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Old 06-13-03, 02:38 PM   #1
Middi-zon
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2 Bikes, 1 Set Of Pedals

Yesterday I brought home my high school graduation present (It's finally over!) of a Giant OCR3. It's great, light, fast, and I was surprised how well the Sora components worked. My major question is this, I love my eggbeater pedals on my mountain bike but don't have the cash for another pair. Can I trade them back and forth without damage to the threads? What should I do to protect the threads better?

-Middi-zon

P.S - I have and use a good pedal wrench
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Old 06-13-03, 02:44 PM   #2
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I doubt that you will do any harm, but if you can come up with 60 bucks:

Eh?

Perhaps ebay also????
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Old 06-13-03, 02:45 PM   #3
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I personally would not advise swapping pedals on a daily basis. However, it is unlikely that you'll do much damage to them if you do. You'll probably shorten the lifetime of the threads by quite a bit though. You will want to use a high-quality pedal wrench and always remember to grease/anti-sieze the threads. I prefer Ti-Prep. Even if you don't have titanium spindles, it's good stuff and the bronzish colour looks pretty cool.
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Old 06-13-03, 07:49 PM   #4
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I've swapped platforms/clipless countless times on my commuter, which also serves as a dirt road bike. As khuon says, keep the threads greased. Use care to never cross-thread the pedals when putting them on. Get them snug, but not too tight... you should have no problems.
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Old 06-13-03, 08:13 PM   #5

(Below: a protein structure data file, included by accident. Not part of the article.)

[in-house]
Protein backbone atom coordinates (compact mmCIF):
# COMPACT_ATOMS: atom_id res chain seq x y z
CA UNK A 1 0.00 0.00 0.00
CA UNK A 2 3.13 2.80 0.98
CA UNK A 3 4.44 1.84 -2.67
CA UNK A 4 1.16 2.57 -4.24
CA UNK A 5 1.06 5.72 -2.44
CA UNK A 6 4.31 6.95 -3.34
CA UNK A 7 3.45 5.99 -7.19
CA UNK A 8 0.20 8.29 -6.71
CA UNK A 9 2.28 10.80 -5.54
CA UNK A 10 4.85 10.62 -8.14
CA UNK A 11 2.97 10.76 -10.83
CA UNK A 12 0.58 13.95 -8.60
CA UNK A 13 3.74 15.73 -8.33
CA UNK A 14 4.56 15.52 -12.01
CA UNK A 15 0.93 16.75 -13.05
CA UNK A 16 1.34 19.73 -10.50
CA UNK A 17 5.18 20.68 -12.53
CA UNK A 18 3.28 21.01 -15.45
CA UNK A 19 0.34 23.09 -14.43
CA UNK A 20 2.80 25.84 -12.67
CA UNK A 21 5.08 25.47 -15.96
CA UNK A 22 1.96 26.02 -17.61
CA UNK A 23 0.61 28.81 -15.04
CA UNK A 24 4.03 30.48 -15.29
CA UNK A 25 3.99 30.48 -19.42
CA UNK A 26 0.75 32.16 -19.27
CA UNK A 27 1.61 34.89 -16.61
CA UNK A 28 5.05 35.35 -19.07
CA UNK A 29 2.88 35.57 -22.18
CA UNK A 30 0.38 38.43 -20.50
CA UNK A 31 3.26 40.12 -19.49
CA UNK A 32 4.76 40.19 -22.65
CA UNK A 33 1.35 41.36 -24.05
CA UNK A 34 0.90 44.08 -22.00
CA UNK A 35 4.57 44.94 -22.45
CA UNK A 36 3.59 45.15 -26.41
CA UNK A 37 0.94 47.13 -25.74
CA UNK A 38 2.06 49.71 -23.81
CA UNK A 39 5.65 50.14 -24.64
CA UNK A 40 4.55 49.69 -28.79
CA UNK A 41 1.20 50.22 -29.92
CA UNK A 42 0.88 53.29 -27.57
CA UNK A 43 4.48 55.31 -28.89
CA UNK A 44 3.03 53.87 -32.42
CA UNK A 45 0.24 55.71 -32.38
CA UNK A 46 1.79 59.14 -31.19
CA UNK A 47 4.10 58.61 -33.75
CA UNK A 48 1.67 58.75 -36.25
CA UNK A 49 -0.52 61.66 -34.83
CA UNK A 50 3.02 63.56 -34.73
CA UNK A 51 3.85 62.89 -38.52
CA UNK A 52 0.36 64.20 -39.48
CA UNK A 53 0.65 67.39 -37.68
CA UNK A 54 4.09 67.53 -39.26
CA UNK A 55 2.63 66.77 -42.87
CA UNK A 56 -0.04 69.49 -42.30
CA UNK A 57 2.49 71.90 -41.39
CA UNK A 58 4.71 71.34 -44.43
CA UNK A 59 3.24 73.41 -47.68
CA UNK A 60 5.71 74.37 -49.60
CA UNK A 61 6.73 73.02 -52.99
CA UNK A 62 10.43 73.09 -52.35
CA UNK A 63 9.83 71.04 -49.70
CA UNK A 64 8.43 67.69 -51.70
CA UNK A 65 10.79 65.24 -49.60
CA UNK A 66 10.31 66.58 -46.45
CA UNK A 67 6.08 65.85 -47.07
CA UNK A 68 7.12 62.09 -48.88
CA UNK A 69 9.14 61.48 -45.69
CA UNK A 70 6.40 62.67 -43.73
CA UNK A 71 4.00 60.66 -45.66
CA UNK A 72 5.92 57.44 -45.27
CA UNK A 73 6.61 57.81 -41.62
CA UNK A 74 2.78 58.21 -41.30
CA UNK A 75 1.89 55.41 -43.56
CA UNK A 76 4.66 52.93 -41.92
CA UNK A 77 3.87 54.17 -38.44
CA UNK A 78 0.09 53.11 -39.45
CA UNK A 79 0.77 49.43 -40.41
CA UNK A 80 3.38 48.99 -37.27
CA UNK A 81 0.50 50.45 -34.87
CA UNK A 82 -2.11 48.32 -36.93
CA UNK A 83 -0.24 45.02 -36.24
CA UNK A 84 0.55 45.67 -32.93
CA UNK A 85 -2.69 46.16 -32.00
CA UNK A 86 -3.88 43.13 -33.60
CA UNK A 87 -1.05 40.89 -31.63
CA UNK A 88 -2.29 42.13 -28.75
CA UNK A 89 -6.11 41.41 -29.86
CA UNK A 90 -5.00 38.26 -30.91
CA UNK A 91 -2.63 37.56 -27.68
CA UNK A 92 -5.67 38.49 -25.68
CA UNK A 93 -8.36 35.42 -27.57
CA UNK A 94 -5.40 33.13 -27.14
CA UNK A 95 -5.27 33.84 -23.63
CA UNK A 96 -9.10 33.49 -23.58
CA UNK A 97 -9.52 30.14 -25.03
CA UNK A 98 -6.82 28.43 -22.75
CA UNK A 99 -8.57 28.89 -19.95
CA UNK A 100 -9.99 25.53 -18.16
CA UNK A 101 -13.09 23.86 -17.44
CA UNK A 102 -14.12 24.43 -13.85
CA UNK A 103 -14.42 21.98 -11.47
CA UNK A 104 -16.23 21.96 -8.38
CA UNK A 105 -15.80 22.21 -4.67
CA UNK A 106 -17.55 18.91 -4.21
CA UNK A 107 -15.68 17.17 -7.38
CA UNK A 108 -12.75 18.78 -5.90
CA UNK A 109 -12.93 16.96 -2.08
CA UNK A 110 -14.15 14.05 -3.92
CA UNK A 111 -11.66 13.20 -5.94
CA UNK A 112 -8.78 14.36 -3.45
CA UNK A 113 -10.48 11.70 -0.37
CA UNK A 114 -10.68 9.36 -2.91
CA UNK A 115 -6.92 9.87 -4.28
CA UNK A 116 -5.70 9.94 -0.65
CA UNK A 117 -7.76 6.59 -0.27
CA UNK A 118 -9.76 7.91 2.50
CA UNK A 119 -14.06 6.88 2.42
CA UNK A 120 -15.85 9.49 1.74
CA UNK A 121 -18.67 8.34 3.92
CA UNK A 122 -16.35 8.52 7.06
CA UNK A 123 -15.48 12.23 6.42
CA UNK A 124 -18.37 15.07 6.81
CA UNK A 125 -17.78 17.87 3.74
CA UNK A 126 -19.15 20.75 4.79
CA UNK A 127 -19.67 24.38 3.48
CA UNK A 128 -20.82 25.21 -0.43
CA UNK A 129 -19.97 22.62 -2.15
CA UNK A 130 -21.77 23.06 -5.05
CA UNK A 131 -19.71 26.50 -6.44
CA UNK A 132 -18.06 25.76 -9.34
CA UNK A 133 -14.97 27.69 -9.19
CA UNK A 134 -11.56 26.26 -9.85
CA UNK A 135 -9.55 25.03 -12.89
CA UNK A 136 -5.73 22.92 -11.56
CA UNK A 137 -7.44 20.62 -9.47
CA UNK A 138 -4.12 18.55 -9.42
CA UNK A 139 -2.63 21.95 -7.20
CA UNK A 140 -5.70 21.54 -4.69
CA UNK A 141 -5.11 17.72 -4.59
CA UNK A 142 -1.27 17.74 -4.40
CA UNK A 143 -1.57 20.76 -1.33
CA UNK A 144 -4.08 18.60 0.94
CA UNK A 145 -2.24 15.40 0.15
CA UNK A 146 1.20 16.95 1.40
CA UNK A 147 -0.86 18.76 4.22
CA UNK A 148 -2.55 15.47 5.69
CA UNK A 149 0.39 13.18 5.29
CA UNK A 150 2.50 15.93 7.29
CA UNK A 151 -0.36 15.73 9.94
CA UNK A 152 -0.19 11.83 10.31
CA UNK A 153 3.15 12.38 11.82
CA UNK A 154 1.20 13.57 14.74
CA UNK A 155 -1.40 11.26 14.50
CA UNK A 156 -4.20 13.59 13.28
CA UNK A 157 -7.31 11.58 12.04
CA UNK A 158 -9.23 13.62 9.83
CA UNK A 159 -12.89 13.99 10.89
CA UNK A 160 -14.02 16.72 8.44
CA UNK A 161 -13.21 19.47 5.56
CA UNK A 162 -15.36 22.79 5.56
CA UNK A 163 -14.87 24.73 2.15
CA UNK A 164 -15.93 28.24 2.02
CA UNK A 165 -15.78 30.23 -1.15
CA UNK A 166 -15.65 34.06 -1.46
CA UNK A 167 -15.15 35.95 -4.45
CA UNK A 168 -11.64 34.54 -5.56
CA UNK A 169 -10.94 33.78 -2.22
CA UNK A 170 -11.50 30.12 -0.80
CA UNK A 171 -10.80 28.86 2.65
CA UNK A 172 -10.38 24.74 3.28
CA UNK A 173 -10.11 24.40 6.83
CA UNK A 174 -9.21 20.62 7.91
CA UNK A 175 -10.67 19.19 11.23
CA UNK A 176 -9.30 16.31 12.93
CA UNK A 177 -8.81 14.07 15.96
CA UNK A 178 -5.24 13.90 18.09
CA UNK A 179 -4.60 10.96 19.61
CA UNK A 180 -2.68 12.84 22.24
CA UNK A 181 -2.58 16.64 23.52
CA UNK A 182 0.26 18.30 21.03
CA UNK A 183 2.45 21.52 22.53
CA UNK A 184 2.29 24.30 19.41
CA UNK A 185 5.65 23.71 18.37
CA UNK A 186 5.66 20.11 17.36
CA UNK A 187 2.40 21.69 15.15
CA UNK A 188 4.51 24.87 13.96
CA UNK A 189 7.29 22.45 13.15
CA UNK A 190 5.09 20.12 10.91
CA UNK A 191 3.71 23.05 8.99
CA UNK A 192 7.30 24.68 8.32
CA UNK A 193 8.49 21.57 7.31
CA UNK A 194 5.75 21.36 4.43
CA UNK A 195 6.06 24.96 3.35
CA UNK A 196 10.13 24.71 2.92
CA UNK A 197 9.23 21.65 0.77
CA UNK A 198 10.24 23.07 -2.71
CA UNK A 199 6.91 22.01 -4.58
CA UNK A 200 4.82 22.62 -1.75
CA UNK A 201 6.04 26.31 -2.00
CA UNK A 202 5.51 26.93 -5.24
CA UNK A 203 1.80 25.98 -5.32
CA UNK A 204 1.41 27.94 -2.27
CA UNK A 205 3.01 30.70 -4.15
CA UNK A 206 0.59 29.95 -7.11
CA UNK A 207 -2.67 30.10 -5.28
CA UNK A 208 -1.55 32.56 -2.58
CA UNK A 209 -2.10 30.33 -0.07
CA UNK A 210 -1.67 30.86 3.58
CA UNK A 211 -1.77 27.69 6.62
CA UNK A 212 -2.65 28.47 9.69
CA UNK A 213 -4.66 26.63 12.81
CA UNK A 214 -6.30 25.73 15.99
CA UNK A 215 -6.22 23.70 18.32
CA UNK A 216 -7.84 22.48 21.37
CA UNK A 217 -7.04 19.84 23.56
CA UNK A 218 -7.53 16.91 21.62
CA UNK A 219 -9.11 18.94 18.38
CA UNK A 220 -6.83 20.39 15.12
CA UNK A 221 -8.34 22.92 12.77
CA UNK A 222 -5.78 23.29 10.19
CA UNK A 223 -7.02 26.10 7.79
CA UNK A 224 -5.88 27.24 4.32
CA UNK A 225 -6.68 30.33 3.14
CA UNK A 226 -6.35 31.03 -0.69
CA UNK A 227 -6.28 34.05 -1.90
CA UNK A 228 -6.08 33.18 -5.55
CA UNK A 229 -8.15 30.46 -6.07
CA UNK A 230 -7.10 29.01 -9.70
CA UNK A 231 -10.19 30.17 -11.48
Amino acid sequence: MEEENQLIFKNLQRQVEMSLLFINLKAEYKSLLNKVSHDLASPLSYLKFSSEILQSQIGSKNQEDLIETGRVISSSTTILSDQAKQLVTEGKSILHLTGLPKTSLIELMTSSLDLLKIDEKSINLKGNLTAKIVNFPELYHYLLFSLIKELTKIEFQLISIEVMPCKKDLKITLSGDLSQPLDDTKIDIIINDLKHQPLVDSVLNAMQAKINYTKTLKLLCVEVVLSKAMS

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I use Time Attacs. I bought one pair with my go-fast road bike, and one pair of shoes (I'd used clips and straps up to then). Meant swapping backwards and forwards with my MTB after I got to like the T/As so much. Then I got the touring bike. Still one pair of pedals. Swapped regularly for about three months before getting a second pair of Attacs and another pair of shoes. I've now got three pairs of each.

Never a problem swapping over so long as you:

1. Check to make sure you putting the right-hand pedal on the right crank and the left-hand on the left crank (it's really frustrating to turn and turn and wonder why the thread is not taking up only to find you have the wrong pedal on the wrong side). Most good-quality pedals have at least and R or L marking.

2. Keep those threads greased and both cranks and pedals clean.

3. Be VERY gentle with starting the thread. Err on the side of "no, that doesn't feel right" and start again. If there is any resistance when normallyl there isn't, you are heading for trouble.

4. Use a good spanner/wrench (as you have) and make sure it is properly on the flats of the spindles when you use it.

5. Don't overtighten the pedals. It adds to the risk of mangling you fingers on the chainrings/chain/chainstays when coming to undo them and it is not necessary to tighten them up like car wheel nuts. Some pedals have hex-wrench inserts on the end of the spindle. If yours does, do up the pedal with a hex-wrench. It should be fine.

R
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